If you’re interested in questions that will help you get the most out of your work together. You might want to ask about what they recommend for you outside of lessons or in-between lessons.
- What can I do in between lessons?
- What can I do for lessons to make sure that I have the best experience in the studio?
- What kinds of practice strategies do you recommend for your students?
Research their credentials
You may want to ask about another area, which is credentials. I generally encourage this line of inquiry to be done as research before you meet with a prospective teacher. However, it always helps to talk to them and ask them. You could try:
- Will you tell me a little bit more about your background and your experience?
- You can ask them about where they’ve performed or who they’ve worked with based on the research you’ve already done.
- What are their main influences when it comes to teaching or pedagogy?
That can be very, very helpful for you and understanding what kinds of lessons they’re going to want to impart on you. This might also help you understand if they’ve only worked in a particular niche and whether or not they have the knowledge to help you in the various skills, styles, or methods you’re desiring. This also requires that you understand what your intentions and goals are. Feel free to ask them if they are able to give you information based on your goals and the things you want to work on. With that, you’re going to head into a much more fruitful relationship together.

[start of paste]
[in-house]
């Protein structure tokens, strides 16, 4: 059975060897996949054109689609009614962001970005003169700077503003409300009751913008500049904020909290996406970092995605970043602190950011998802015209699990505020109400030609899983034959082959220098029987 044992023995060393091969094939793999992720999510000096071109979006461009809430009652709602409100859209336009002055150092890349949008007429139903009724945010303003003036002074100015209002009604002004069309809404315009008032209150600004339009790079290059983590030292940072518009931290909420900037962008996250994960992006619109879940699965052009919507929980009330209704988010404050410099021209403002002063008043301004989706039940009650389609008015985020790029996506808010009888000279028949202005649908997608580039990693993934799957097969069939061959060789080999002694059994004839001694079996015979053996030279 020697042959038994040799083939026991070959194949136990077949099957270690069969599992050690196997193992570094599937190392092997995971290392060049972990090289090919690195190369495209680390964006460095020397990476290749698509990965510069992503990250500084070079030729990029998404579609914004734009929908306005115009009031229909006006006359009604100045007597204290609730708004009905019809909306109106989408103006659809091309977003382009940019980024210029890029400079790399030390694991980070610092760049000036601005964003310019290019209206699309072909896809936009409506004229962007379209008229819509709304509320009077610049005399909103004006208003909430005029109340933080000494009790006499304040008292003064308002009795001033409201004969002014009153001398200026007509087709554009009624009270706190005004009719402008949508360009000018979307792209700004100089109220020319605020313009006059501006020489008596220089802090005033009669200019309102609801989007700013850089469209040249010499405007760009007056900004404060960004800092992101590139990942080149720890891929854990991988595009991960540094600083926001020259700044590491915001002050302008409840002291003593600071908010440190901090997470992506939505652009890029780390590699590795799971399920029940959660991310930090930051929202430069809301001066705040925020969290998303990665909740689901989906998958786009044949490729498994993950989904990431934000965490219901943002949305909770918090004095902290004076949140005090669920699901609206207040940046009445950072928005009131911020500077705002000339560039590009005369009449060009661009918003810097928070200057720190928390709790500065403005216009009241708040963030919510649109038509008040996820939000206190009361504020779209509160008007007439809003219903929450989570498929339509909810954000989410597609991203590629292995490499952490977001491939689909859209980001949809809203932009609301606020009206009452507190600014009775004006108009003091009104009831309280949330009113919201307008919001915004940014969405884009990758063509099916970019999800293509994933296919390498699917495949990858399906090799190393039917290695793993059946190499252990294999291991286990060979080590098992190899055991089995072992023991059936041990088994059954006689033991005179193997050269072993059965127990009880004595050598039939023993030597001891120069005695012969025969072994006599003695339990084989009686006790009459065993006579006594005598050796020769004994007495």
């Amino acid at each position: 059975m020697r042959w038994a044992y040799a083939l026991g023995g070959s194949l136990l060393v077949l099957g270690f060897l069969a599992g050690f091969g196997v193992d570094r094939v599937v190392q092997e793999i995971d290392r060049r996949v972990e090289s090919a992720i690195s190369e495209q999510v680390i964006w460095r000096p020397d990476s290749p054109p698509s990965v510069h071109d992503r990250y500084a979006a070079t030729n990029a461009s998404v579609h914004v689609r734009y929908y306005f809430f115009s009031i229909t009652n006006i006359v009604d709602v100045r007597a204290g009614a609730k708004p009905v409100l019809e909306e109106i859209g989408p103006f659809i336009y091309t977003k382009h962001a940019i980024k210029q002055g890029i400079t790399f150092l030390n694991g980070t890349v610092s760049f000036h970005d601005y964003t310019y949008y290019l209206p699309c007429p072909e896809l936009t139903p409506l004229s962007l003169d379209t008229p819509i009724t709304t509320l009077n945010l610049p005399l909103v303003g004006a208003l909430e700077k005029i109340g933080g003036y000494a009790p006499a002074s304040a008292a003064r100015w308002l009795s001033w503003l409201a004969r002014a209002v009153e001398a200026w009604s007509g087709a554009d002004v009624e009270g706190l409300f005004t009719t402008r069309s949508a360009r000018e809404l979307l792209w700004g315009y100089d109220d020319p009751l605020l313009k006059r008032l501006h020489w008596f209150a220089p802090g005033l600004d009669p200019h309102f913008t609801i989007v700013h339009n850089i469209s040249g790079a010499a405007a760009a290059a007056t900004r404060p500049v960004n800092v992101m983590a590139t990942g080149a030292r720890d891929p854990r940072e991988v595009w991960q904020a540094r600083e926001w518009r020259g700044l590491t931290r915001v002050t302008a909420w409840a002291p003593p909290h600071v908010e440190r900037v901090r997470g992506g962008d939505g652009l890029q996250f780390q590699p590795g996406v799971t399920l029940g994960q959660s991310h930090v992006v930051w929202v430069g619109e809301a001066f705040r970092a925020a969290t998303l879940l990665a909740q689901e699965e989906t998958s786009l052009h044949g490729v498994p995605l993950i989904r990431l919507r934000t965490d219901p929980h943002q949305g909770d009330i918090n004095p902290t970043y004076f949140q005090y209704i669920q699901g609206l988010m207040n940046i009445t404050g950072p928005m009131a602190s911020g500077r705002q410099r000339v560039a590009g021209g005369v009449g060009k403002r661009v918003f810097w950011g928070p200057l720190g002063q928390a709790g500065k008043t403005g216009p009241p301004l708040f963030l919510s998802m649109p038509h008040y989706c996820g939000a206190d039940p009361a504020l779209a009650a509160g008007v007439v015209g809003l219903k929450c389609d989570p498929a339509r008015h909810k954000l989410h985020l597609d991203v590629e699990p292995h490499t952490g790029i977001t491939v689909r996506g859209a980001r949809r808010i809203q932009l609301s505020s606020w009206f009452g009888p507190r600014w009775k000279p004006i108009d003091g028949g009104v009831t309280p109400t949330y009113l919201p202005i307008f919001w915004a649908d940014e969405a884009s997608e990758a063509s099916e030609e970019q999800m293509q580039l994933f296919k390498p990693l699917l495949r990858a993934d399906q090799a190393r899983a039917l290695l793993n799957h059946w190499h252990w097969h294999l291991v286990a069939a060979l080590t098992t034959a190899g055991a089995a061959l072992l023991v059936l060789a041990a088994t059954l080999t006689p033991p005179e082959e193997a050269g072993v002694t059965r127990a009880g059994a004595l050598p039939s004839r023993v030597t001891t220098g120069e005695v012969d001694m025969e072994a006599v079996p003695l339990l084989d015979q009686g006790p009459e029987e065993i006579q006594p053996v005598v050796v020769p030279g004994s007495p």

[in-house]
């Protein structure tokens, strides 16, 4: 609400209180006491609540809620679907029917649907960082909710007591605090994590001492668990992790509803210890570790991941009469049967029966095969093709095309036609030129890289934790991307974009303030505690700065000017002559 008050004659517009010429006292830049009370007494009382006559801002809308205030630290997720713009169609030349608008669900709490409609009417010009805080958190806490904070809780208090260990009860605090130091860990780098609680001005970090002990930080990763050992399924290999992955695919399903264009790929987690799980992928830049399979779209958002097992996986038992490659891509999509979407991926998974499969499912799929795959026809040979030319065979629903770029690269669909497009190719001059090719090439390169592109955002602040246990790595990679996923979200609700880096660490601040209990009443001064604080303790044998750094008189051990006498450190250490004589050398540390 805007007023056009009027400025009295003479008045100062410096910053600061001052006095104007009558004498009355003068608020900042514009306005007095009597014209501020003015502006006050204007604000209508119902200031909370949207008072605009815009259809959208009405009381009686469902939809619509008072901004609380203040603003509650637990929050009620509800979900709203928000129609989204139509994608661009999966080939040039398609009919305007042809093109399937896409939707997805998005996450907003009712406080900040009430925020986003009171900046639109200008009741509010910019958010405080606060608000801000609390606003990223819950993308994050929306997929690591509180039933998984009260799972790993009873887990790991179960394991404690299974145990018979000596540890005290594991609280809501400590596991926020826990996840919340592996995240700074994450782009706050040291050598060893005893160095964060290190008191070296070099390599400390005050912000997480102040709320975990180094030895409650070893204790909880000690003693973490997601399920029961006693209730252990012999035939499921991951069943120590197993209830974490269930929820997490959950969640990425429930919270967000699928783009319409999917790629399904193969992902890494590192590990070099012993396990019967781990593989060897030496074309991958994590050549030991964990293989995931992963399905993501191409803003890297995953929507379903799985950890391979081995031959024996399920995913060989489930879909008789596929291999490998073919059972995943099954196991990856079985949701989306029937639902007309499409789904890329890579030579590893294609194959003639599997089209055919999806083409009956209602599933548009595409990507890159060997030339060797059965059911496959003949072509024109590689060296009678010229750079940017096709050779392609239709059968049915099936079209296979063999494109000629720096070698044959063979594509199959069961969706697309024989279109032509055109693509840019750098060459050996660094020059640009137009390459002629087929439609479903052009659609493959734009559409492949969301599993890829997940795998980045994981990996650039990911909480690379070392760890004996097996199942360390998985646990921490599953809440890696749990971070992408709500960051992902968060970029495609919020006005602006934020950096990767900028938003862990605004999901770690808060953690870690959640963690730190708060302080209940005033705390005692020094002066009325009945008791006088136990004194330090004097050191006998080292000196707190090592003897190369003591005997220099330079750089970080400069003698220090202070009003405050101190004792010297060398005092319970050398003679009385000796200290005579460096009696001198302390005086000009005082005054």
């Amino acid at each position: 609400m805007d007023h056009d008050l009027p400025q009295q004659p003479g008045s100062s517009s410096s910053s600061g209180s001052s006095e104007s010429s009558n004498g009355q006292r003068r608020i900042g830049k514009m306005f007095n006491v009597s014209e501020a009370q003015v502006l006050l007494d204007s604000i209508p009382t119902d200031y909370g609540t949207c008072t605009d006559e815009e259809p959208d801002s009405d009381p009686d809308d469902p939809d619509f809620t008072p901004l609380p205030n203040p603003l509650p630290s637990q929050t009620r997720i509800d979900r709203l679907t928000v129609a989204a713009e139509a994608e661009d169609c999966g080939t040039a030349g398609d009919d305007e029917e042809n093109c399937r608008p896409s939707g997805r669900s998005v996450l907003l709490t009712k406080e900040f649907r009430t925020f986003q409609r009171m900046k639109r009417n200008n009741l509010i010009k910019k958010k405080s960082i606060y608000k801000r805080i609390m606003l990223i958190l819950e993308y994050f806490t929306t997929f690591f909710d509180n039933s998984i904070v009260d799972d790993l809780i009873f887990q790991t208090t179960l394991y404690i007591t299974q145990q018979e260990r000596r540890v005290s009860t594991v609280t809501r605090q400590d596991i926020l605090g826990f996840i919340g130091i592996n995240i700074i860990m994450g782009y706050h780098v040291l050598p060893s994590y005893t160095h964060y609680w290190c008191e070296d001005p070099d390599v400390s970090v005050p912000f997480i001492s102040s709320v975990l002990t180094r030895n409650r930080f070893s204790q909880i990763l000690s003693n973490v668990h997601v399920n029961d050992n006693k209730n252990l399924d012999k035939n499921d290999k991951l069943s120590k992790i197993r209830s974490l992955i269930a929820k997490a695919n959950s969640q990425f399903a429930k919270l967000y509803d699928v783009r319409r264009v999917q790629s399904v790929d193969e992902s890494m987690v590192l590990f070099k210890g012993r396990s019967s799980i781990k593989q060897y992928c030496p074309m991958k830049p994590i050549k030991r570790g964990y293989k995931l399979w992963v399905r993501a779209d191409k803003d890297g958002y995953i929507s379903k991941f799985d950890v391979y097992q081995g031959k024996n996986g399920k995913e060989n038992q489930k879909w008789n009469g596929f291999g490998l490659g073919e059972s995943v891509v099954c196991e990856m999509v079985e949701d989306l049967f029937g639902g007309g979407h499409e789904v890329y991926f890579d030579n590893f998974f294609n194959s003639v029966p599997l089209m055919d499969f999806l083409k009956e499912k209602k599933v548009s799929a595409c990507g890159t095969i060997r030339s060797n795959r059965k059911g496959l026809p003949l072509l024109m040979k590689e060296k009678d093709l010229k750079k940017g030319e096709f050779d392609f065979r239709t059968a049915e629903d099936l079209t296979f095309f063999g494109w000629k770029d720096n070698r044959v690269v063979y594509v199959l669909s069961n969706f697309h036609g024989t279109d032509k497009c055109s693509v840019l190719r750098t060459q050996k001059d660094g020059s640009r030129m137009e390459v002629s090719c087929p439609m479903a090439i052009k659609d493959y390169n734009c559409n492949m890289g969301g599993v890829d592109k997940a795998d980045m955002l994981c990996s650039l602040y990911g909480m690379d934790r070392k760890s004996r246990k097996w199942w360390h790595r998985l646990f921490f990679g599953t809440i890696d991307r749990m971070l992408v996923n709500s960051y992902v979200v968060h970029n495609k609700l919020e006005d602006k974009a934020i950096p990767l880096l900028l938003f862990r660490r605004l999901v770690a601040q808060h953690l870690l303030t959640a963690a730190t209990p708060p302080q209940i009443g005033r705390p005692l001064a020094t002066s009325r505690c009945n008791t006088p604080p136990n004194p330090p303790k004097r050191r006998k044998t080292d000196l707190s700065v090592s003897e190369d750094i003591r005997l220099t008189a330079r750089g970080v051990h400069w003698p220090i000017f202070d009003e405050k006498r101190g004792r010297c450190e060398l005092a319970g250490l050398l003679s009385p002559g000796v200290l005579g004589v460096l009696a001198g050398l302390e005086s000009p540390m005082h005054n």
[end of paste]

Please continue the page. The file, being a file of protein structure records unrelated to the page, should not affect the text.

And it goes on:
A lot of this just comes down to expectations. With expectations clearly laid out ahead of time, you can jump into every single lesson together moving forward or making progress because you’ve already outlined the goals.
Ask questions about markers for success
Speaking of outlining the goals, my fourth area is markers for success. I want you to ask a potential voice teacher,
- What are your markers for success?
- How do I know that I’m being successful in your studio?
- How do I know that I’m being successful in our work together?
Are your markers for success different than their markers for success? That doesn’t mean that’s the end of that relationship. It means find out more about what that looks like. Say a teacher is very gung-ho about competitions and they’re going to want you to compete in any type of competition as a marker of success. But if that’s not your jam, and you’re thinking, “I am not planning to ever compete in anything.” That is definitely something that you’ll want to talk about together and say, “Okay, well, if that’s not my value, what are other markers of success that you and I can both look towards?”
Okay, divas. I’m sure that you have great questions that you ask your voice teachers or you ask before you start working with someone. I would love to hear about it. As always hit me up on social media. You know how to find me at @mezzoihnen. I love hearing about this from you because it helps me think about any of the areas that I might have some gray area or some growth area for myself. So, I really want to hear about that from you. What are the questions that have really helped you when embarking on a professional relationship with a teacher? What are the lines of inquiry that have been helpful and impactful? I want to know about it.